even just by analyzing, as well, which is always a win-win. In this video, we’re going to talk about
what a business process is, as well as what the key sections in a template that we teach
at Bridging the Gap in terms of how to document and analyze a business process in a very clear,
very complete way. Just to lay the groundwork, a business process
is just a step-by-step sequence of events that is performed by a business user to achieve
a specific goal. You want to know: what’s the desired outcome? What’s the goal? What’s the thing that happens at the end
of this process? Then, you back engineer. What are the things that have to happen to
achieve that goal? All of those steps go into your business process. Some of those steps could be manual. They could be in a spreadsheet. They might be on a sticky note on the user’s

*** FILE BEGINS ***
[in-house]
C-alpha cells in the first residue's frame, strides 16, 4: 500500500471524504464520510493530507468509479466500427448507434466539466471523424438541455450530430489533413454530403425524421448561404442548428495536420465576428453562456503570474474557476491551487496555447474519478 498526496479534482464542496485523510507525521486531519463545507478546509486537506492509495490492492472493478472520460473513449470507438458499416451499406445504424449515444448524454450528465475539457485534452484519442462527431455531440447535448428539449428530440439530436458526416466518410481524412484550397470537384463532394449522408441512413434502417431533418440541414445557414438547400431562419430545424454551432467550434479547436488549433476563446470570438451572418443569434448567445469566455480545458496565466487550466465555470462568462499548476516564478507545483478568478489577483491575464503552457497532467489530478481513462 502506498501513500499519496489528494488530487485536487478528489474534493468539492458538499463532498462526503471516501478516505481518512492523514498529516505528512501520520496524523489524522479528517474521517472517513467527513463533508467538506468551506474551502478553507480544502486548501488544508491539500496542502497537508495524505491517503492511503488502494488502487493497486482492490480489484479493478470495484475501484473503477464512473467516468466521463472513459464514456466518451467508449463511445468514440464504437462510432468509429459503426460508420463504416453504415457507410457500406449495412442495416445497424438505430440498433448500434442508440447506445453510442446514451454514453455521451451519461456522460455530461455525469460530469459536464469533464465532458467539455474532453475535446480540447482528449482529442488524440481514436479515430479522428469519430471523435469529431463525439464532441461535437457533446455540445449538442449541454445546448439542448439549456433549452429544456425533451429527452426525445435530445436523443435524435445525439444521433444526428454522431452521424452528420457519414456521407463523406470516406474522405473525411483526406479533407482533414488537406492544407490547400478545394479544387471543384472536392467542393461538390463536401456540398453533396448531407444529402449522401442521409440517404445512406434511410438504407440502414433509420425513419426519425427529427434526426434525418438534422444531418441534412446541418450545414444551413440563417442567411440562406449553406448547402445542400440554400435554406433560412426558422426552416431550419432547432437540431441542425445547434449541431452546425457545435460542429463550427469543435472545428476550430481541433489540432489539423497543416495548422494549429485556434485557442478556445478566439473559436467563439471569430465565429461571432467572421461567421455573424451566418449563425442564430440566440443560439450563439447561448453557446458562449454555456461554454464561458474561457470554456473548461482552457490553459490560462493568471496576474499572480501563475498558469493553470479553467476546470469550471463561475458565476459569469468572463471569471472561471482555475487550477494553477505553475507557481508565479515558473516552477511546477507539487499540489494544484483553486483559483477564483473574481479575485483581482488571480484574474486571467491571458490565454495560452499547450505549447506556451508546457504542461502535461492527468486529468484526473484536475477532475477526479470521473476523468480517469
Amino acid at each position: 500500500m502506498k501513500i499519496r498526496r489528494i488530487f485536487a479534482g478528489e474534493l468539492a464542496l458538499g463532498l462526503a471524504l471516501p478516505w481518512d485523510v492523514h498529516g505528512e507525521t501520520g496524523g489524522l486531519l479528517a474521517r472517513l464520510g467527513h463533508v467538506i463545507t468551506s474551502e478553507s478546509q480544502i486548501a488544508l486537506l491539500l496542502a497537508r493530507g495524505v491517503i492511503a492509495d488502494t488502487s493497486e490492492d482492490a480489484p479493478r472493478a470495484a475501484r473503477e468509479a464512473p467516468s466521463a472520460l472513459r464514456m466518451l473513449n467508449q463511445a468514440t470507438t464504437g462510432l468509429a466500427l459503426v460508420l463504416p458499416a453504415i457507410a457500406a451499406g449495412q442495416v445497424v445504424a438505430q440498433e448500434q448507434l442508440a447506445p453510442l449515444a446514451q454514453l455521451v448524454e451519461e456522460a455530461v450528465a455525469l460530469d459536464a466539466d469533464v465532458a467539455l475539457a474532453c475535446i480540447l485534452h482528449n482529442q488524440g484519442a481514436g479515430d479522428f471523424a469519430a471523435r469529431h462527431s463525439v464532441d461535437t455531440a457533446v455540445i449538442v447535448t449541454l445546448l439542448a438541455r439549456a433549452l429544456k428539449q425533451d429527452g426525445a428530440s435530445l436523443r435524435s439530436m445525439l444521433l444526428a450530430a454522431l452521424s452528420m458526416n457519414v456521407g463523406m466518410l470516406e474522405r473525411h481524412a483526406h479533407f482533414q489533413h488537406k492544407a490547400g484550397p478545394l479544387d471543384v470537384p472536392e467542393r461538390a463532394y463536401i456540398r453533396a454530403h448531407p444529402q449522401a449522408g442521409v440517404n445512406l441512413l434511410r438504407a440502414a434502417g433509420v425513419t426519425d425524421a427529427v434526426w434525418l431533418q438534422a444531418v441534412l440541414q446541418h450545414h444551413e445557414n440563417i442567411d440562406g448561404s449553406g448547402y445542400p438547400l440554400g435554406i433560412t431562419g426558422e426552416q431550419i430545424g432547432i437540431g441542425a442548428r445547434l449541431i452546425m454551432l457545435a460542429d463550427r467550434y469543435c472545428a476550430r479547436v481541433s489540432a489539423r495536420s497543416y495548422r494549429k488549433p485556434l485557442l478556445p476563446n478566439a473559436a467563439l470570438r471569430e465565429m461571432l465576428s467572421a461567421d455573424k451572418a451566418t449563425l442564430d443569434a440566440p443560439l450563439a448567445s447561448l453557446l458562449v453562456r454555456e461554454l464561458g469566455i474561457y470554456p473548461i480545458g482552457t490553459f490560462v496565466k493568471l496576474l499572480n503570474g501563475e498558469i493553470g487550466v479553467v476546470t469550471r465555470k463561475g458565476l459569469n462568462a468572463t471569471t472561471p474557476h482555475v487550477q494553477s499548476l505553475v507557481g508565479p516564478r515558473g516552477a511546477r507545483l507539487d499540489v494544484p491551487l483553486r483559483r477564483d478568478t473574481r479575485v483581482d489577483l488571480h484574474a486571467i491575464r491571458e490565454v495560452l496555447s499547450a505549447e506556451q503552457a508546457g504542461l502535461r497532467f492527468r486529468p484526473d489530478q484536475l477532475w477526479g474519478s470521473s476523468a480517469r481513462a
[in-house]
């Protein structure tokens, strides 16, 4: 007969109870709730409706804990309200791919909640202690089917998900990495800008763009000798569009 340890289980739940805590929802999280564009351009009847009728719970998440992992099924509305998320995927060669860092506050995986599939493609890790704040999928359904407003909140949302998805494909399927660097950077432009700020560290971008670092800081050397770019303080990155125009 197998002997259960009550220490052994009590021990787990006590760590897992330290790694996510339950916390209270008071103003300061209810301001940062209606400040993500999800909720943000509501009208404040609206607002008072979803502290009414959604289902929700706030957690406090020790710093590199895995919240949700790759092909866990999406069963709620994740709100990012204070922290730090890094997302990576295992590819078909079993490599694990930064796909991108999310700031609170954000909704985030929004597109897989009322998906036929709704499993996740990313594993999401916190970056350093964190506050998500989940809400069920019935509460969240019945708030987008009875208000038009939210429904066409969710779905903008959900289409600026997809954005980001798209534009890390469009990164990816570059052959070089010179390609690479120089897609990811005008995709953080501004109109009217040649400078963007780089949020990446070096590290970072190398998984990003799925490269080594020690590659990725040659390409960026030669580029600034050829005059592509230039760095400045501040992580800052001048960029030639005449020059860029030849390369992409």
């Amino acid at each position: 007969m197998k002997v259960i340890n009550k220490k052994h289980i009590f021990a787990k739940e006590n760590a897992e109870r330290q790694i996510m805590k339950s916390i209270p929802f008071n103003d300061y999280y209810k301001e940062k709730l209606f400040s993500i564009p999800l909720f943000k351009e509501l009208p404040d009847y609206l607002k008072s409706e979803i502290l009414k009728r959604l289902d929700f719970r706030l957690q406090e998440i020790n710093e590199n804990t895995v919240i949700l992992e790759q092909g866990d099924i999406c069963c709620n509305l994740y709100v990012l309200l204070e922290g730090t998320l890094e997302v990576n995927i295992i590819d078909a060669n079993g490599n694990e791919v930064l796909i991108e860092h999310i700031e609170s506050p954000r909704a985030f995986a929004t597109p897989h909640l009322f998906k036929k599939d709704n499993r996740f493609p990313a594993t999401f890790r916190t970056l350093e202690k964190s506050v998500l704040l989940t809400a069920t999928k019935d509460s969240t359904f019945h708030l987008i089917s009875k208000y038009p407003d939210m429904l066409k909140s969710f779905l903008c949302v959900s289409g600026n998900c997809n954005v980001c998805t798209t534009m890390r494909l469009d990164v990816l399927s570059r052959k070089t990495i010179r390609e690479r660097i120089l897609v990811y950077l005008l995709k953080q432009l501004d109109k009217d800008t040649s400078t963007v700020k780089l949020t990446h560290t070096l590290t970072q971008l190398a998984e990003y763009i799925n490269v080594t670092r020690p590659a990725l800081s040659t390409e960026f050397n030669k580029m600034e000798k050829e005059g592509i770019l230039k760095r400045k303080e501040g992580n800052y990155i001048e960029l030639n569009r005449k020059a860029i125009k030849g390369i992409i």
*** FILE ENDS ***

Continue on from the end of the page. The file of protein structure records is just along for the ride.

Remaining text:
computer, the business person’s computer. They might be using software. Those steps are not limited to what the software
sees on a use case, which is very limited to the software. It’s very all-encompassing. What are all the things they need to do? Even if that’s getting up and walking over
and talking to somebody at the desk next to them, that’s the kind of information that
you want to capture in your business process. One more important thing is that they can
have variations and exceptions. We’re not always doing the same sequence
of steps. One way that comes up for us at Bridging the
Gap is when you register for one of our courses online, when you go through our online shopping